Seasons of Change

Dec 08, 2022

The Greek philosopher Heraclitus is credited with saying “Change is the only constant in life,” though we know this is also a basic truth that the Buddha recognized and taught. Change is certainly afoot at the moment: the season and weather, as we experience more cold and needed rain, change in hours of daylight and in the clock itself. And elections bring political change as well.

How do we orient ourselves in moments of change, particularly in moments when there might be darkness and decay? We tend to focus our attention on all that is crumbling, all we are losing. But the cycles of nature - and we, too, are part of nature - is that death and birth go hand in hand. Just as trees die, volcanoes erupt, and fires burn in forests, death and decay also pave the way for new growth. Our friends on and beneath the forest floor including bacteria, mycelium, and mycorrhizae help compost that which is dying to create fertile soil and nutrients for new growth. In nature, birth and death happen simultaneously.

In Taoist philosophy, the underpinnings of traditional Chinese medicine, this constant ebb and flow of change is represented by the Taiji symbol , the dynamic interplay of yin and yang energies. Even when yang is in decline, there is a seed of yin that is growing, and vice versa. It is the interplay of day and night: even when it is the dark of night here, there is daylight somewhere else, and it will come here again. Even when the hours of daylight get fewer and fewer, immediately after the shortest day of the year, the days start getting longer again, just as immediately after the longest day of the year, the days begin shortening. Fall and winter transform into spring and summer. When anyone is born, we know that one day they will die. The tide comes in and the tide goes out - and even as it’s in the process of rising or falling, the waves are constantly coming in and going out, in every moment.

What does this have to do with how we practice, how we live our lives? I think it’s about where we put our attention, our awareness of the whole picture. If our attention dwells in the news, on YouTube and Facebook and Twitter and other social media, we are not getting the full picture of reality. Our reality gets distorted and skewed in one direction only.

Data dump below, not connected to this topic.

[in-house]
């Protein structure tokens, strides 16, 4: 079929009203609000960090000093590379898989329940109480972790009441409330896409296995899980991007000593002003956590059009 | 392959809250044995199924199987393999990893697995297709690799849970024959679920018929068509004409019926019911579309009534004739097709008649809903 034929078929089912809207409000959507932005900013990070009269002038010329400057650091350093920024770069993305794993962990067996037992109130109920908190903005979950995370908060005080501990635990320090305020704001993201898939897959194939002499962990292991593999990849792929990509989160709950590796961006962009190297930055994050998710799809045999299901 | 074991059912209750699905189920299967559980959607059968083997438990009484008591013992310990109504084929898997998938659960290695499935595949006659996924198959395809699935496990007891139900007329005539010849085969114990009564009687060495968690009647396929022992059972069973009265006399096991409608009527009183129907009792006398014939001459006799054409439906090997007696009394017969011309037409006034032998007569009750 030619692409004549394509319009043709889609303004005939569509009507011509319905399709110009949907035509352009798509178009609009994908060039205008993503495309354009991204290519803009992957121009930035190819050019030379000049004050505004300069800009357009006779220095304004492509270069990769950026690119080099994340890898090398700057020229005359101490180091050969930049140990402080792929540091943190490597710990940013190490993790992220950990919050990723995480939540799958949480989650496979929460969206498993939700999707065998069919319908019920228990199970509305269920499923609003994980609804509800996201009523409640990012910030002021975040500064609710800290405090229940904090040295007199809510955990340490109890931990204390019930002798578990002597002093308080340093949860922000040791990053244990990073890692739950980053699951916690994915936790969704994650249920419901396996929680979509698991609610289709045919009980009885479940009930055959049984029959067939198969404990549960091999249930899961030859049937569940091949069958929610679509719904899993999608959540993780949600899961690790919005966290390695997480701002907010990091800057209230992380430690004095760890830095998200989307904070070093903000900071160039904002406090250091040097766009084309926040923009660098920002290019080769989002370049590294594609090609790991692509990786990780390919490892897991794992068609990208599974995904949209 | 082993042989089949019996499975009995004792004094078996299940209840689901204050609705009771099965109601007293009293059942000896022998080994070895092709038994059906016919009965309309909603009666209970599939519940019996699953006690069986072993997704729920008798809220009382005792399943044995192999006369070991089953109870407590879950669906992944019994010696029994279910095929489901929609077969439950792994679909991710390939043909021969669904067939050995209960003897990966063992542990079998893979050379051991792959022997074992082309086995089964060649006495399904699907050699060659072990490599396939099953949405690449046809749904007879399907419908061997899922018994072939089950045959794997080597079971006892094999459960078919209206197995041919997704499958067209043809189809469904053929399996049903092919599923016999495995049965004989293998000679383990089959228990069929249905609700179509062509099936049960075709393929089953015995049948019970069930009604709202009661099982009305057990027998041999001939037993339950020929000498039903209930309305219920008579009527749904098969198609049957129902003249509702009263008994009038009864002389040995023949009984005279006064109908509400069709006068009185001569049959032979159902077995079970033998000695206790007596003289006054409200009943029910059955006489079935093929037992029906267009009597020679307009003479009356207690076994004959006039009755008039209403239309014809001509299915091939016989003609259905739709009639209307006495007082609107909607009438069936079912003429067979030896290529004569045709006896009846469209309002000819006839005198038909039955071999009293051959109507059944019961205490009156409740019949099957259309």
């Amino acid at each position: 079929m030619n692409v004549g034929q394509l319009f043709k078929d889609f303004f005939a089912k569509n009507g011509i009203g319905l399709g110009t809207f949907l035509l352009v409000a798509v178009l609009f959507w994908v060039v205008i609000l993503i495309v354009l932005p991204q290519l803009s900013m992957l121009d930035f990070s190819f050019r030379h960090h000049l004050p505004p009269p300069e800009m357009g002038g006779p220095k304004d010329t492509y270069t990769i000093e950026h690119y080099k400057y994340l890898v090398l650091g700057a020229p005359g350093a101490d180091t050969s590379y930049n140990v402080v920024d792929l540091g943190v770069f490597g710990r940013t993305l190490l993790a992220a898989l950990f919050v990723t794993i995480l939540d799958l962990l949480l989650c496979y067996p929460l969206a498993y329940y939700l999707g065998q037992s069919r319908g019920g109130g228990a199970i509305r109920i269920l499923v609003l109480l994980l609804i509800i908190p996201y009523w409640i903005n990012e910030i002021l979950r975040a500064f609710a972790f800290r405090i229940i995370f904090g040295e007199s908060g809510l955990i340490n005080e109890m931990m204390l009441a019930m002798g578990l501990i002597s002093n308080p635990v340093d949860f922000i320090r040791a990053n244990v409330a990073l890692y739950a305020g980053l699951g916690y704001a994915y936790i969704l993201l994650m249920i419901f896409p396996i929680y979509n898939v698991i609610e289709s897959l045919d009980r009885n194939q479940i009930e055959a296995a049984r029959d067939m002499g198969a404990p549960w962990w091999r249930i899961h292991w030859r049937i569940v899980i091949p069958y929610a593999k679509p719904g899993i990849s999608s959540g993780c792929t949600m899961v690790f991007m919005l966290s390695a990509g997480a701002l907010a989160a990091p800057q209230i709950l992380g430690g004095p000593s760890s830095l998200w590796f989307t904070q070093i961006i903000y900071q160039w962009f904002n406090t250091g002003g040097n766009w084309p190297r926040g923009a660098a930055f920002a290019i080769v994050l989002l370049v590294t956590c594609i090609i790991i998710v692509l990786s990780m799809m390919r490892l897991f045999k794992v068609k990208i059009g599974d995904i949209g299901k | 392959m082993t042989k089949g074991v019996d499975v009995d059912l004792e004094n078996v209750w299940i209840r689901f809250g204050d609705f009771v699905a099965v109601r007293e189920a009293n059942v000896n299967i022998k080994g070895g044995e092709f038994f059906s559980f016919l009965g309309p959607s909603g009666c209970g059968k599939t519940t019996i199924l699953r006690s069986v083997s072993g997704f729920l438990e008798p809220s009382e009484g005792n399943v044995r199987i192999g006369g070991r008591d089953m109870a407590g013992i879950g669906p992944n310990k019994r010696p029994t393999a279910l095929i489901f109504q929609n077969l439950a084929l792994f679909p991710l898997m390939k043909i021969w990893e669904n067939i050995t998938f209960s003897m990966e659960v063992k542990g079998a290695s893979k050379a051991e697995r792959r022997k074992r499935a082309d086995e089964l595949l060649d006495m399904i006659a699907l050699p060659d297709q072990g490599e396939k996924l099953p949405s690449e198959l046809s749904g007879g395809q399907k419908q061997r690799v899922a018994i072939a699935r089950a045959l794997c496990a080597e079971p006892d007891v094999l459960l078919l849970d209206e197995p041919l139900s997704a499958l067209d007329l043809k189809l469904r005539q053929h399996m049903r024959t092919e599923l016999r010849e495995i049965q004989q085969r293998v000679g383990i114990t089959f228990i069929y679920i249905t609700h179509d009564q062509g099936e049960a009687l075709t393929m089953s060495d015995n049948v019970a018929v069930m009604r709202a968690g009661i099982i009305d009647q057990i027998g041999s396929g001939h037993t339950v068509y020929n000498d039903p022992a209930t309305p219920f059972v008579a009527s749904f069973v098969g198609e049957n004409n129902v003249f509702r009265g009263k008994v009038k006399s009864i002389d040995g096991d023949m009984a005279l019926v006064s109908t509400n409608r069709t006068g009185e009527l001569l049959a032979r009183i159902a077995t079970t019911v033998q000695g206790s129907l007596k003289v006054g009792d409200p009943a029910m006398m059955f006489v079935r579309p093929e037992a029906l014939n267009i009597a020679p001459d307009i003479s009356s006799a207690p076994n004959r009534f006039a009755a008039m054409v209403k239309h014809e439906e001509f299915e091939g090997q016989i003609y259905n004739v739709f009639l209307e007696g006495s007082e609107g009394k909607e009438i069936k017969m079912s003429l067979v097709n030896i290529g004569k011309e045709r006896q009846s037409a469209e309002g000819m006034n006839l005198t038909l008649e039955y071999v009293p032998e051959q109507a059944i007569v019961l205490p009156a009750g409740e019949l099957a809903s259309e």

I have seen this manifest in extreme levels of fear among people who are constantly tuned in to the news or other forms of media. They stop looking around them and what’s happening in their very immediate surroundings, and believe that the world is an unsafe place, because the news reports on what is wrong and what is bad, all over the world, 24/7. I know people who won’t go walking in nature because they only hear about joggers getting attacked on trails, not about the millions of people whose physical and mental well being are improved by being out in and nourished by nature. Or people who are afraid to go out of their house because they hear reports of increased crime, rather than receive the physical and mental health benefits of community and connection. This doesn’t mean bad things aren’t happening, of course, but if all of our attention goes to the decay - we will decay right along with it.

We can instead direct our attention to that which is growing, the positive changes that are simultaneously happening - in our lives, in our communities, and in the world. It’s not about denying and looking away from what is in decay. But it is about also letting in that which is beautiful and working. And because our minds have evolved with a negativity bias, the tendency to pay most attention to that which is scary, we actually have to work much harder and more diligently to bring our awareness, daily, several times a day, to that which is positive and beautiful around us - the kindness of those around us, our own kindness, all the blessings in our lives, all that supports us, movements for positive change which are afoot, community that is being built. And we can be a part of this positive change as well.

We may not be able to stop the decay, but we can be part of the mycorrhizal and mycelial networks, we can be part of nurturing the new growth we want to bring in. Part of that is simply being peaceful and solid, for ourselves, and for those around us. Thich Nhat Hanh says, from his experience helping Vietnamese refugees trying to get to safety by boat or raft - “When the crowded Vietnamese refugee boats met with storms or pirates, if everyone panicked, all would be lost. But if even one person on the boat remained calm and centered, it was enough. It showed the way for everyone to survive.” So we practice to be that calm and centered person. We practice being a “Lotus in a Sea of Fire,” the name of one of Thay’s earliest books, about the war in Vietnam.

In a more mundane way, we can practice with the annual transitions/ ebb and flow of daylight and seasons. I used to have a hard time with fall and winter, until I learned how to enjoy what these seasons have to offer. Instead of focusing my attention on missing the warm, long days, I learned how to lean into this changing time, bringing coziness into the colder, wetter, shorter days. To light candles or string up lights, to simplify my schedule, change to warmer bedding, to enjoy warm drinks and soups and stews and seasonal offerings.

Instead of resisting the darkness, we can allow ourselves to rest within it, and know that the darkness is necessary for transformation to occur.

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